There seems no limit to the imagination put into rumors now being thrown about on social media and pseudo-journalistic outlets regarding Jeffrey Epstein, who was found dead in his cell Saturday at the Metropolitan Correctional Center in Manhattan. Let the conspiracies begin: Was it a coverup, the work of someone politically prominent? No, speculated one familiar voice; he’s still alive, smuggled out of his cell to freedom — this, despite the fact his body has now been autopsied.

Meanwhile, actual news on the multimillionaire financier’s apparent suicide has been, appropriately, slow to emerge. It takes time to get the facts, after all.

Epstein was a convicted sex offender whose plea deal in a Florida court outraged many. Swirling around the case were reports that Epstein frequently “loaned out” girls to prominent men and taped their sexual assaults so he could later blackmail them. Epstein was known to associate with a long list of famed power-brokers, including Great Britain’s Prince Andrew and Presidents Bill Clinton and Donald Trump.

The situation re-emerged last month when Epstein was again arrested, in New York, on charges of sexual trafficking in girls. Already, rumors old and new were being thrown about regarding how he’d gotten such a lenient sentence in Florida, what he’d been up to since, and whether a new trial would reveal some of the secrets not made public a decade ago. Then he was found dead, and the hype — most of it largely invented — spiked.

Making matters worse, Trump, himself the focus of some wholly unfounded rumors regarding Epstein’s death, retweeted rumors of a conspiracy involving the Clintons, and far-right radio host Rush Limbaugh, with millions of listeners, was the one promoting the “he’s still alive” scenario.

Since our culture thrives on speculation and conspiracy, it seems natural, then, for social media and barroom conversations to take the facts of the situation, meld them with rumor and imagination, and create new scenarios regarding what “actually” happened to Epstein over the weekend. After all, if modern fiction has taught us anything, it’s that nothing is ever as simple as it seems. Occam’s razor be damned.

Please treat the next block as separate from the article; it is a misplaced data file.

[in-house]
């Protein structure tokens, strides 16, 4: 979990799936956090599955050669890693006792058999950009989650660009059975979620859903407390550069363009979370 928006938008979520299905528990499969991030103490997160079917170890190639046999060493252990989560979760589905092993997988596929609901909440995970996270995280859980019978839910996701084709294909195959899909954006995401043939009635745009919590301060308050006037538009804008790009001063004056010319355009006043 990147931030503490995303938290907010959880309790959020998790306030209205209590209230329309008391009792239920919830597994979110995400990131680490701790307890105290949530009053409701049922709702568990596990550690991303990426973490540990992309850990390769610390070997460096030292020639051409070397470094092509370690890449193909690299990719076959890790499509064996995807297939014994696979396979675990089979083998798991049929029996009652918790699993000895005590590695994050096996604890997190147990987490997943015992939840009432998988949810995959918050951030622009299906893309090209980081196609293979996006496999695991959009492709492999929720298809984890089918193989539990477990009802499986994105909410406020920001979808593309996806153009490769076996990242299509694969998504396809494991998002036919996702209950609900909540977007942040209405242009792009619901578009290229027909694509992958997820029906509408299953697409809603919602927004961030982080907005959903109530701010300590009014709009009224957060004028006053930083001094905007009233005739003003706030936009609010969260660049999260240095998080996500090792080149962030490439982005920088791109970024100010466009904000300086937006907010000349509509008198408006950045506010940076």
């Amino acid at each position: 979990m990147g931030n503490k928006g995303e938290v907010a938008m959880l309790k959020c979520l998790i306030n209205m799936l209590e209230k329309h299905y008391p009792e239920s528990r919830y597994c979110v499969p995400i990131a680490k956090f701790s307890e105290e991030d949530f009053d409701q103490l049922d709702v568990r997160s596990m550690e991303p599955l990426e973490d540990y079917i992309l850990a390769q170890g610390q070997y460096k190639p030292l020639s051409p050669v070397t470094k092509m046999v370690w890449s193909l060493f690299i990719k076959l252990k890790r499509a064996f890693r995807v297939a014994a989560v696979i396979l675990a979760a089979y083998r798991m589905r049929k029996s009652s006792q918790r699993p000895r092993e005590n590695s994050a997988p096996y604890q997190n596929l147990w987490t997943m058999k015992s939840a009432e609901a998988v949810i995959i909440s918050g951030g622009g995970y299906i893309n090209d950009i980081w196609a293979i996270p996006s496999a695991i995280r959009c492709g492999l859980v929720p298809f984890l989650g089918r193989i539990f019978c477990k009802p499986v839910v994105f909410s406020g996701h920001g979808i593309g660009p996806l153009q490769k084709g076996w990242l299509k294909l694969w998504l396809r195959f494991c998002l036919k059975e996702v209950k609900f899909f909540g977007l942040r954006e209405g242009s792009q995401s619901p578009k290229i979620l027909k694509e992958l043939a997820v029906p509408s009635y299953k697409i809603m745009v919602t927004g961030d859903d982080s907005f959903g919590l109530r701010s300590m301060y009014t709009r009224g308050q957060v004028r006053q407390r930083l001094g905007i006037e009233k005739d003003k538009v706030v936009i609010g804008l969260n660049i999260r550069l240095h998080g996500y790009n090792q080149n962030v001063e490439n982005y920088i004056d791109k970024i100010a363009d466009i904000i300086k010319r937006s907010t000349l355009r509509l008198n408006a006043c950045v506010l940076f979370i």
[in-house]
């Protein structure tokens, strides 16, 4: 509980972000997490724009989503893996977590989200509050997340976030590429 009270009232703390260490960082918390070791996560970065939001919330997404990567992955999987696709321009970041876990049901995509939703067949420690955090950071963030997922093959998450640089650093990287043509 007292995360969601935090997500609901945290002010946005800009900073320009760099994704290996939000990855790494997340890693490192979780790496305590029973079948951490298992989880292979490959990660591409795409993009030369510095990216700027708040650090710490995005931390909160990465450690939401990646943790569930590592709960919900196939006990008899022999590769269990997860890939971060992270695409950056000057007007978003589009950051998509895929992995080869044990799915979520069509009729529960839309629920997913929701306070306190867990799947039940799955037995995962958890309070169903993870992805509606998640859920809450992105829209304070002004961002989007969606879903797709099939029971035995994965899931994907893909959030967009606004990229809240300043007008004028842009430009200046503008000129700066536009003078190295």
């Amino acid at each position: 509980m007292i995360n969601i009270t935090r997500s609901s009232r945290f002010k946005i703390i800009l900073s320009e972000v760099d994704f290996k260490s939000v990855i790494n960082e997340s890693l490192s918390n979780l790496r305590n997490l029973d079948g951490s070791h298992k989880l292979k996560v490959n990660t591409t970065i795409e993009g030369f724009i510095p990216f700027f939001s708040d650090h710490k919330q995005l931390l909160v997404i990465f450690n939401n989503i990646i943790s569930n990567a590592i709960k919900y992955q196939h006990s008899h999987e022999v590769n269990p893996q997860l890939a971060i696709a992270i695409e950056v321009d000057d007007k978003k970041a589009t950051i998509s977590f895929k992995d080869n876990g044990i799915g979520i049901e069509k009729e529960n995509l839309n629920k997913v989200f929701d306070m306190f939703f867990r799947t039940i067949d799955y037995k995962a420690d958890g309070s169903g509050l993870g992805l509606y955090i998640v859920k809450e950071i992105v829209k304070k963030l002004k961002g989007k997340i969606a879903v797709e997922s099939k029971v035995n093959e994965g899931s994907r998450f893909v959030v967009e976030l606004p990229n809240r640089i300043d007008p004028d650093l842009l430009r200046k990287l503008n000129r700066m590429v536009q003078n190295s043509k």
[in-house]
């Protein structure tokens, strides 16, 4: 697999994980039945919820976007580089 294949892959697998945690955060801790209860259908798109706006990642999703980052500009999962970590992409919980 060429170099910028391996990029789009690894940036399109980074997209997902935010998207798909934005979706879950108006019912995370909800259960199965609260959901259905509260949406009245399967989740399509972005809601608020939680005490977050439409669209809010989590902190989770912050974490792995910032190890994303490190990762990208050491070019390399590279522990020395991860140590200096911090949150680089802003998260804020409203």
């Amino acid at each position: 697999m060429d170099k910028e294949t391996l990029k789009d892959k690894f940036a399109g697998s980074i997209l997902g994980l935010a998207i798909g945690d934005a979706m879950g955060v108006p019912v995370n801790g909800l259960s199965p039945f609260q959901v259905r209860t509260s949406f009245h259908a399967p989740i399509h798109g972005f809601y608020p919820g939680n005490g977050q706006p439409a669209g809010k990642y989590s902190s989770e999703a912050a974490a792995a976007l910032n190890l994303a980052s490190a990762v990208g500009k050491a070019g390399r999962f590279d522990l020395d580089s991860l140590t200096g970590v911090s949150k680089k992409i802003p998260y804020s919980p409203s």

The entire episode, thus far, has been a perfect illustration of how the American public obtains its information these days. Too few are willing to wait for the tedious process by which responsible journalistic outlets verify information before throwing it out like meat into the lions’ cage.

But that process is necessary. As we’ve seen increasingly over the past four years, without it, there is no truth; there are no facts. There is just spin.

Knowledge is power; without it, we are unable to assimilate information and form reasonable responses. And if we’re given only misinformation, or at the very least, can’t trust what we do get, we’re powerless.

Perhaps something truly nefarious did happen to Epstein, and his apparent suicide was more than that. The venerable Washington Post reported Thursday that autopsy results indicate his injuries could — maybe — point that way.

Far more information is needed before anyone ought to make up their mind about Epstein’s death or his connections to the rich and powerful. Sadly, while real news organizations are digging out that information, purveyors of misinformation and rumor will also be hard at work, quickly generating wild stories and speculation for their own purposes.

And many people will listen, coloring the truth when, and if, it finally does emerge.

Consumers of news — which all of us ought to be — should take care to cultivate multiple sources that have proven track records of providing reliable information. It also wouldn’t hurt to mix in some sources that don’t just cater to your preconceived notions. In any case, it’s vital to look well beyond those that don’t clearly do their own reporting, such as social media feeds.

In the age we live in, wild stories ought to be deemed suspect until they can be verified.